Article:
5 Louisiana Small Towns You Definitely Need to Visit

Potted Plants In Balcony Of Building At French Quarter

Nathan Steele/EyeEm/Getty Images 

From sleepy swamp fishing communities to funky trading posts on the old Cajun prairies, Louisiana is dotted with fascinating small towns. You'll find the real Louisiana as you explore small towns with ancient trees dripping with Spanish moss and listen to zydeco music.

Whether you're thinking about getting away for a weekend or taking a side trip from a New Orleans or Lafayette vacation, consider these five little gems.

  • 01 of 05

    Abita Springs

    Welcome to Abita Springs

    Infrogmation of New Orleans/Flickr/CC BY 2.0

    Abita Springs isn't far from New Orleans—it's located on the north shore of Lake Pontchartrain, just under an hour's drive from the French Quarter. This village has been inhabited for hundreds (perhaps thousands) of years and gets its name from the Choctaw word for the medicinal water that comes from its underground aquifers.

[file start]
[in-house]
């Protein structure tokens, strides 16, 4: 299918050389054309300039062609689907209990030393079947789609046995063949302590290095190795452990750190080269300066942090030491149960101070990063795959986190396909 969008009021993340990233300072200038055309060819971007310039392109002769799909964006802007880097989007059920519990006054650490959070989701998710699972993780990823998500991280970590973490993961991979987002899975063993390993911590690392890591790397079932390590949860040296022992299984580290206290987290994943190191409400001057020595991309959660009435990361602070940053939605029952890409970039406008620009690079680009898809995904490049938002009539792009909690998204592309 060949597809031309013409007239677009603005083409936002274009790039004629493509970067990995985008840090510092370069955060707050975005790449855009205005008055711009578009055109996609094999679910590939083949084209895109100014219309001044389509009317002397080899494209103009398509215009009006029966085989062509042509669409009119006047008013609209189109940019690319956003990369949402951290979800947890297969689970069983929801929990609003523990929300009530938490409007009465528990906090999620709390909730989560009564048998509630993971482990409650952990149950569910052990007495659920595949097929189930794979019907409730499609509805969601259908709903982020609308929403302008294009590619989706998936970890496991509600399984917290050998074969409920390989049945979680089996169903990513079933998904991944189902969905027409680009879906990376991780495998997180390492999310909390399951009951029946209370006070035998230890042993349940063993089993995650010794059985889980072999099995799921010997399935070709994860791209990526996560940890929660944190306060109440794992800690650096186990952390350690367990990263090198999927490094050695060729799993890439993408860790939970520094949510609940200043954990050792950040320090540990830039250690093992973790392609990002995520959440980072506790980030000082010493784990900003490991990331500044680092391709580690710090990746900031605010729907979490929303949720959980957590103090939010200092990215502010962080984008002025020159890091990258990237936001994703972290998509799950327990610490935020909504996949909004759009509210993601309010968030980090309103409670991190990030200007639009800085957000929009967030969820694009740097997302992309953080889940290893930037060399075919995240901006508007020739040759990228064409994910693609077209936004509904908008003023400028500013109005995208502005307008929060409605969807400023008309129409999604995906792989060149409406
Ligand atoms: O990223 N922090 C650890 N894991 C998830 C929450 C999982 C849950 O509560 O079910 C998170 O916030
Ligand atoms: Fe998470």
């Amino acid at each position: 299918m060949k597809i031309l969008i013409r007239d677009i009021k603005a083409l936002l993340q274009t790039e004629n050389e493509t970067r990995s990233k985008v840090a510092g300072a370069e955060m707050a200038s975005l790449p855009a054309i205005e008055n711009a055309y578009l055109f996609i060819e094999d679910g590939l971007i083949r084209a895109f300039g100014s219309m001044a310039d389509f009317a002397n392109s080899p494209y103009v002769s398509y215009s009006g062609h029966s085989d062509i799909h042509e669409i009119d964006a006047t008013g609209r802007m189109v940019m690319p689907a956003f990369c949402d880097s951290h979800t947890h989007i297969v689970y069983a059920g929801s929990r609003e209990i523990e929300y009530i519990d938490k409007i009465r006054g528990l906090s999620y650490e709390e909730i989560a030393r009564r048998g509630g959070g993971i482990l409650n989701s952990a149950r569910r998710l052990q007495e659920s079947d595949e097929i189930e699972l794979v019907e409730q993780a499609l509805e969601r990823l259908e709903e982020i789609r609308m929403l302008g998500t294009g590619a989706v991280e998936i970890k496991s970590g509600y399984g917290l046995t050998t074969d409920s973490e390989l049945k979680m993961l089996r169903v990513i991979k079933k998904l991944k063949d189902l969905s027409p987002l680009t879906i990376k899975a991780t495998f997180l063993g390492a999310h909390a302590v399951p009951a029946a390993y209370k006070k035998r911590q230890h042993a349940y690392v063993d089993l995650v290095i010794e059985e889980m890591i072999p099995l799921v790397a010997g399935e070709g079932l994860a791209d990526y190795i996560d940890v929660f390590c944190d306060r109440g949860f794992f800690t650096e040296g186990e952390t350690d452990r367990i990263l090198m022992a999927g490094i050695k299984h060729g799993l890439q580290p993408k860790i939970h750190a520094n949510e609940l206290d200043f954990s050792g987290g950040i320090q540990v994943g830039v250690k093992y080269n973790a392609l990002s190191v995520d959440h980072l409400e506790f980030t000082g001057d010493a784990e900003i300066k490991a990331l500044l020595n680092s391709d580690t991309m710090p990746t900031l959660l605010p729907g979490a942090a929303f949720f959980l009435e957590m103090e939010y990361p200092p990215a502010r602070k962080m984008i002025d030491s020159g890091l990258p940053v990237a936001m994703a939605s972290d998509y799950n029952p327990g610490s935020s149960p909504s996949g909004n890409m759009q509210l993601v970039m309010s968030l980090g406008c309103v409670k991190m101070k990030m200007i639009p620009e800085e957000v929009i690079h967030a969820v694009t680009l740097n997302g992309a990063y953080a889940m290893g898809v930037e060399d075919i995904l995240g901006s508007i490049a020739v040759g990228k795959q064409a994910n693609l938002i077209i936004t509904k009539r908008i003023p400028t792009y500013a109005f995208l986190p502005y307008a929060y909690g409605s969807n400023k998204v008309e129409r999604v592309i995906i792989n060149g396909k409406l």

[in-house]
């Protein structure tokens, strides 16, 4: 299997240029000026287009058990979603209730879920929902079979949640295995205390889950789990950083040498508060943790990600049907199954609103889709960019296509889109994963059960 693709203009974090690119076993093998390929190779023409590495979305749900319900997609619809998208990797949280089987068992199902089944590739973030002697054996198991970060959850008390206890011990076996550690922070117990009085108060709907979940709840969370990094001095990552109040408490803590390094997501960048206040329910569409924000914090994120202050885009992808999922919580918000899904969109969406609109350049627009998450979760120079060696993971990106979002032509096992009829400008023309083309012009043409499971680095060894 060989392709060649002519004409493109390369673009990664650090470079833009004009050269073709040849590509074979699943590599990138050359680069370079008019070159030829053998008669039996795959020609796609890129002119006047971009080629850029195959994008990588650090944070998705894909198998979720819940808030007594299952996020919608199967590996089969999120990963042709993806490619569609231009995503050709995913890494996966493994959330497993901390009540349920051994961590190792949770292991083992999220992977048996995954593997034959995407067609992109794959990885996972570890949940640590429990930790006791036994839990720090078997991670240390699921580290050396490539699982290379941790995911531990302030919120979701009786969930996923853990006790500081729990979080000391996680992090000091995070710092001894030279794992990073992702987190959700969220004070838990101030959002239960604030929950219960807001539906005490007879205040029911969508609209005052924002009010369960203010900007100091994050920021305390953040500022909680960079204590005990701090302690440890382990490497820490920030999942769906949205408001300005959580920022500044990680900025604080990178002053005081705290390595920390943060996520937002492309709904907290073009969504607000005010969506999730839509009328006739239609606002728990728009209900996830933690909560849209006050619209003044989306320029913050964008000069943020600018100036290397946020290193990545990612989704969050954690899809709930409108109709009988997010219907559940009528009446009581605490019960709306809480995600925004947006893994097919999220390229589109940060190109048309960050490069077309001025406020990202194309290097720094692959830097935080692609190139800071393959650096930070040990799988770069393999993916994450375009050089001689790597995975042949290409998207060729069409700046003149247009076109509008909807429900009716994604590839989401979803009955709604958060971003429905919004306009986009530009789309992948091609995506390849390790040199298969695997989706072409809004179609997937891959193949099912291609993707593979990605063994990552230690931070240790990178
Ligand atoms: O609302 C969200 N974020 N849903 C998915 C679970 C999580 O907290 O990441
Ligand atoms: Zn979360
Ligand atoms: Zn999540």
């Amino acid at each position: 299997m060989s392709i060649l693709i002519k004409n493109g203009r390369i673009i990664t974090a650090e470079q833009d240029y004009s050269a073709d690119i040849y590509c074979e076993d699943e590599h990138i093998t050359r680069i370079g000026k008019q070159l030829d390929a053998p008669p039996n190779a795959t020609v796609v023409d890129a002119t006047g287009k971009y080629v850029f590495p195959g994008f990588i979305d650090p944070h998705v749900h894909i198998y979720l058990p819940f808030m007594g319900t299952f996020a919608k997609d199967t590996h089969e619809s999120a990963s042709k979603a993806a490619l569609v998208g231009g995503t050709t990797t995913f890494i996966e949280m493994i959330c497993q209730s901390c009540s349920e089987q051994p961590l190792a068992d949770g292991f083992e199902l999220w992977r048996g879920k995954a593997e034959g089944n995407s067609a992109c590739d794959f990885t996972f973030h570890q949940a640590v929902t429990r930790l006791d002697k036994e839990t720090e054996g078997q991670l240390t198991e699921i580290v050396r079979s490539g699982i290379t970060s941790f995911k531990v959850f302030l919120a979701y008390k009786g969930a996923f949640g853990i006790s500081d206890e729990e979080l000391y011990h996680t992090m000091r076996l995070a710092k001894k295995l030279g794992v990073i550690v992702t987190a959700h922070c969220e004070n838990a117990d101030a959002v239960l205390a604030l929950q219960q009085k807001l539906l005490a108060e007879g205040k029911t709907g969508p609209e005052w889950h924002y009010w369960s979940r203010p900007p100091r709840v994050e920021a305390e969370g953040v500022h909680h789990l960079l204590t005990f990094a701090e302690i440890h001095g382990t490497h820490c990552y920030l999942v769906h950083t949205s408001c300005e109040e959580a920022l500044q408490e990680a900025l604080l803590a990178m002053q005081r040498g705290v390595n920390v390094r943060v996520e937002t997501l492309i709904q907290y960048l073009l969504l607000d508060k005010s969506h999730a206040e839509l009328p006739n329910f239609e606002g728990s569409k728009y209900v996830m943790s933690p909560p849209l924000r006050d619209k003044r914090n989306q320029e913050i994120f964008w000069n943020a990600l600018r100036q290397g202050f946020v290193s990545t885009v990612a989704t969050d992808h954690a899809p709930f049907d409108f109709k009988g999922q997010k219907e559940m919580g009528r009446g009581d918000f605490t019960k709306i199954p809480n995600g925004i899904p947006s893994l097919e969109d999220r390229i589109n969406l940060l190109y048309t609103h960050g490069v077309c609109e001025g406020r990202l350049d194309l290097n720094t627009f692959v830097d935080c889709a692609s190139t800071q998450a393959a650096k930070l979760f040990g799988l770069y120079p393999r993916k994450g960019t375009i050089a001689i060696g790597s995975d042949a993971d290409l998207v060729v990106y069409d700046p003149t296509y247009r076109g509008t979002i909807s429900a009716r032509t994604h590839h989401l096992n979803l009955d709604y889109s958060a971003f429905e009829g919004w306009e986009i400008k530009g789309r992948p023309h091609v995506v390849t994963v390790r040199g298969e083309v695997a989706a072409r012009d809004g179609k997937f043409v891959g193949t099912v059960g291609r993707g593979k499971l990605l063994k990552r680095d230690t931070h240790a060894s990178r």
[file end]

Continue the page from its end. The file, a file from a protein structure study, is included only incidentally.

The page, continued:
These waters are used to make award-winning Abita Beer, and curious beer-lovers can tour the brewery visit the tasting room to see what's on tap.

    The Abita Springs Opry, a live-music show that is broadcast nationwide, is filmed in Abita Springs. The Opry performs during spring and fall seasons. The bill is filled with local, regional, and national performers of folk and roots music, and with tickets costing less than $20, travelers with good timing can catch a real steal of a deal on intimate shows with world-class artists.

    If museums are your thing, check out the Abita Mystery House (UCM Museum), a one-of-a-kind museum that houses an eccentric collector's hoard: bizarre memorabilia, old arcade machines, odd miniatures, borderline insane dioramas, and... well, you kind of have to see it for yourself. It's worth a trip.